Let me first take this opportunity to thank Department for Work and Pensions staff in Scotland and across the UK who have provided unprecedented levels of support to families during the pandemic. It is a mark of their dedication that the system has coped well with the extra demand that we placed on it.
We take child poverty very seriously. Through the joint ministerial working group on welfare, I regularly discuss welfare matters with Ministers from the Scottish Government and the Department for Work and Pensions. Our most recent meeting included a discussion of the new Scottish child payment, which was delivered through the powers in the Scotland Act 2016.
I join the Minister in paying tribute to DWP staff. Perhaps the Government could respond by giving them a decent pay rise this year. According to the Child Poverty Action Group, over two thirds of children growing up in poverty in Scotland live in a household where someone is actually working. That is a damning indictment of the economy under both the Tories and the SNP—low pay, insecure work and children growing up in poverty. Does the Minister accept that both Governments need a fundamental rethink of their strategy to tackle child poverty?
We are putting in considerable support in a whole range of ways, such as through increases in the living wage. One of the challenges of the pandemic is to ensure that new employment opportunities are there, and this Government and the Scottish Government do work well on co-ordinating our various schemes, such as the kickstart process, to make sure that those jobs are secure and sustainable for the future. It is not just about jobs, of course; it is also about issues such as the quality of education. I know there are significant issues with the stewardship of the Scottish education system under the Scottish Government.
The Scottish Government recently spoke of making the eradication of child poverty a “national mission”. Those are welcome words, but statistics released last month show that child poverty has risen in every single local authority in Scotland since the Scottish First Minister took office. Indeed, the last national mission for the SNP—there have been plenty—was closing the attainment gap, which the OECD has said will not be possible with the levels of poverty that exist in Scotland.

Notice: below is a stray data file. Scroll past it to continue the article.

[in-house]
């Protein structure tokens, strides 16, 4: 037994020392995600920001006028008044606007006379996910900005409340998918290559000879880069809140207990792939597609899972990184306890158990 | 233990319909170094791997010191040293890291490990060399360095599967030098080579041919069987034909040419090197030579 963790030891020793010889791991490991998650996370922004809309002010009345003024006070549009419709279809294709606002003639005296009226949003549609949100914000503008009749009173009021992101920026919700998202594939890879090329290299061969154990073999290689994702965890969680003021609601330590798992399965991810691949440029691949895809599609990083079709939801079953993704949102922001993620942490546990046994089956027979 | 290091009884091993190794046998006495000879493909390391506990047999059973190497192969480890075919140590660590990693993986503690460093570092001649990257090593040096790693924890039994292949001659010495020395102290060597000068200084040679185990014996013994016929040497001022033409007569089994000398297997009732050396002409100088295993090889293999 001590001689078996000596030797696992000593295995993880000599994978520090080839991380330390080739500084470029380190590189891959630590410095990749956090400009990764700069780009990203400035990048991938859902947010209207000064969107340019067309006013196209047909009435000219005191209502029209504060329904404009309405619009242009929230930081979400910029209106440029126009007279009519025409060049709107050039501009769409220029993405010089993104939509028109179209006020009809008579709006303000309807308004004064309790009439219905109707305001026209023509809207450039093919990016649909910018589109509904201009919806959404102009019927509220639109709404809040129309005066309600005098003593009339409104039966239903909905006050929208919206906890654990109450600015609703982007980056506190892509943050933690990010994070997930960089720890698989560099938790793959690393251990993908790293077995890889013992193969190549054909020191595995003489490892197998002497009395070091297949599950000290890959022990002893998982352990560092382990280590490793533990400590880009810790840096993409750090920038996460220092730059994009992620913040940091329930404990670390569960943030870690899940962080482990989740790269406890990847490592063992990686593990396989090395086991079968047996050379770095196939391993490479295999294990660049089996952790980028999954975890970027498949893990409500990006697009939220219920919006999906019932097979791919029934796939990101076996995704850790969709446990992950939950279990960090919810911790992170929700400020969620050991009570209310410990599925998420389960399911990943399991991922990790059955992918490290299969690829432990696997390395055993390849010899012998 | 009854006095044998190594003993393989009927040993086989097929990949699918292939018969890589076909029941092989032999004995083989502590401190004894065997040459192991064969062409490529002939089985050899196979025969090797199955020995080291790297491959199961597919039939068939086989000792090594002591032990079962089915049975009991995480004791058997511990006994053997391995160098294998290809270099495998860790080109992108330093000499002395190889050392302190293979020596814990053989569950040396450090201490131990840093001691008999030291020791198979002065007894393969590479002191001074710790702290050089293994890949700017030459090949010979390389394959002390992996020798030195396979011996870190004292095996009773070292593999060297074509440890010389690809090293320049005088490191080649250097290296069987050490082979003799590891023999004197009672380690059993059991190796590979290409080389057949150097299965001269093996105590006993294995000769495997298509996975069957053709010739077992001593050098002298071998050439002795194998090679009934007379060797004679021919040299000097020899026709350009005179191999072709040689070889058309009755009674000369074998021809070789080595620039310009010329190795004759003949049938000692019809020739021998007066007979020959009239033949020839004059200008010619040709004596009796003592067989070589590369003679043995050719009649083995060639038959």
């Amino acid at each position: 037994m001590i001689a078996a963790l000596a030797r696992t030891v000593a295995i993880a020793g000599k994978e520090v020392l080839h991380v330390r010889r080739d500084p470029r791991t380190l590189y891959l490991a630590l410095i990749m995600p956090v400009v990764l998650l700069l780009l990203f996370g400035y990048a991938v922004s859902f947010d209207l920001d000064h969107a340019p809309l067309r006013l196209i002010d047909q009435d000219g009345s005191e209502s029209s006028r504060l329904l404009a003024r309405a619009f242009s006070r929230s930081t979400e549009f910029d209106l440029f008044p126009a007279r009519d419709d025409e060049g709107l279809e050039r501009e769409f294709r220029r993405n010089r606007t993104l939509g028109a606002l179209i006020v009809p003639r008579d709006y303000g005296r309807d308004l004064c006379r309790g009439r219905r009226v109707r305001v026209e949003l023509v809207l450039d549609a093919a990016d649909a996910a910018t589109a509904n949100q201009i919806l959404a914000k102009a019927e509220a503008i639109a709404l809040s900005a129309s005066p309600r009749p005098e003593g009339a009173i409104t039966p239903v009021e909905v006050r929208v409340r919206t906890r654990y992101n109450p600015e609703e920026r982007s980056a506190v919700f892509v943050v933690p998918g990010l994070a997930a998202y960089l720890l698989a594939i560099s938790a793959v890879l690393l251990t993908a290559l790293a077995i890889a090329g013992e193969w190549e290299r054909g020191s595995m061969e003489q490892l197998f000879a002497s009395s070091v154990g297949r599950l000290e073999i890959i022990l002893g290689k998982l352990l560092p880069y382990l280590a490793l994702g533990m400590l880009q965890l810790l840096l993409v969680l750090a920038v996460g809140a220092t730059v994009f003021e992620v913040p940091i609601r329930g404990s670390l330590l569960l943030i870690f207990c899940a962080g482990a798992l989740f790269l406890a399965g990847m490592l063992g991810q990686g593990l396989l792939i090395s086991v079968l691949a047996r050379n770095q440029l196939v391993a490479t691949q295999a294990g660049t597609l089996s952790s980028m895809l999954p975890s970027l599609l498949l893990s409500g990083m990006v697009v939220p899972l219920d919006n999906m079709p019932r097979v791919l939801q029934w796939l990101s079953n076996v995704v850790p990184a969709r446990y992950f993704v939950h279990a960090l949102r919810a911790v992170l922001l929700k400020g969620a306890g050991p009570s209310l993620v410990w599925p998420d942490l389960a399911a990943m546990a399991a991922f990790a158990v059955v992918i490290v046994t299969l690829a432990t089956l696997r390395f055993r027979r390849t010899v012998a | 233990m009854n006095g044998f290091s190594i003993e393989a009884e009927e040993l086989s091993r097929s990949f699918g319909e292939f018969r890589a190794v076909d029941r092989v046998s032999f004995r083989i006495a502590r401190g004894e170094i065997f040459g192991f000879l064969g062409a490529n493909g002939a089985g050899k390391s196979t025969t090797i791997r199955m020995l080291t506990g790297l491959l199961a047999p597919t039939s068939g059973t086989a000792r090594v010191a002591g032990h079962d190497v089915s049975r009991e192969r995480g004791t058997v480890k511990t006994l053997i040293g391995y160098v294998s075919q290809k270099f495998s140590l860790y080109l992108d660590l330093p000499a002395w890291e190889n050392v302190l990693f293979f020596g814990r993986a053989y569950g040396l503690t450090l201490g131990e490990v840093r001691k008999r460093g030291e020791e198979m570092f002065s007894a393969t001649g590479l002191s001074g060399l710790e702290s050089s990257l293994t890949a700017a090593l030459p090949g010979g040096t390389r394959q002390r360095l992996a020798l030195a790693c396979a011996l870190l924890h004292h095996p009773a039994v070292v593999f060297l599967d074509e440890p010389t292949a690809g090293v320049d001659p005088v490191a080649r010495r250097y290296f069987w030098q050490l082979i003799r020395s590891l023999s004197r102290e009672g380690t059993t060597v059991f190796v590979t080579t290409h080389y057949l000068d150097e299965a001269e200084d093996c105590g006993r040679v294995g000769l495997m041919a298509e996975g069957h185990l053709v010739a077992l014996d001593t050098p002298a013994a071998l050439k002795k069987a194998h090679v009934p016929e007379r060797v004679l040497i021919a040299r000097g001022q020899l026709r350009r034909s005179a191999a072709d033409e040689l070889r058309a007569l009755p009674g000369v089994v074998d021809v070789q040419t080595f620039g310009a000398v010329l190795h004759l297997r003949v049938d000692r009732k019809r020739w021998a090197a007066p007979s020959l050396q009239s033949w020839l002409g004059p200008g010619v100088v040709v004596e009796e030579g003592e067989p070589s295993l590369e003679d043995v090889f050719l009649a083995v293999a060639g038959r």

Of course, it is not just the SNP; the UK Government’s record is appalling, too. More than a decade of Tory government has created a society of low pay, insecure work and pushing families into in-work poverty. Both Governments are failing Scotland’s children. Can the Minister explain now what he is doing to try to resolve the shocking levels of child poverty in Scotland to show that this Tory Government really do care and to actually try to deal with some of the SNP’s failings in Holyrood?
The hon. Gentleman rightly refers to the OECD report, which came out this week and which I have read. It does contain some very worrying findings. It is yet another reason why the Scottish Government should be focusing on the day job of improving services for people in Scotland, rather than obsessing about constitutional matters. On the wider point he makes about child poverty, throughout this Government’s period in office we have done a huge amount of reform to increase the take-home pay of people at the lower end of the income scale. For example, we have massively increased the personal tax allowance, which allows people to keep more money in their pocket. However, that is just one example; there is much more work to do, and I work regularly with ministerial colleagues across Government looking at the cost of living and what steps we might take to improve matters.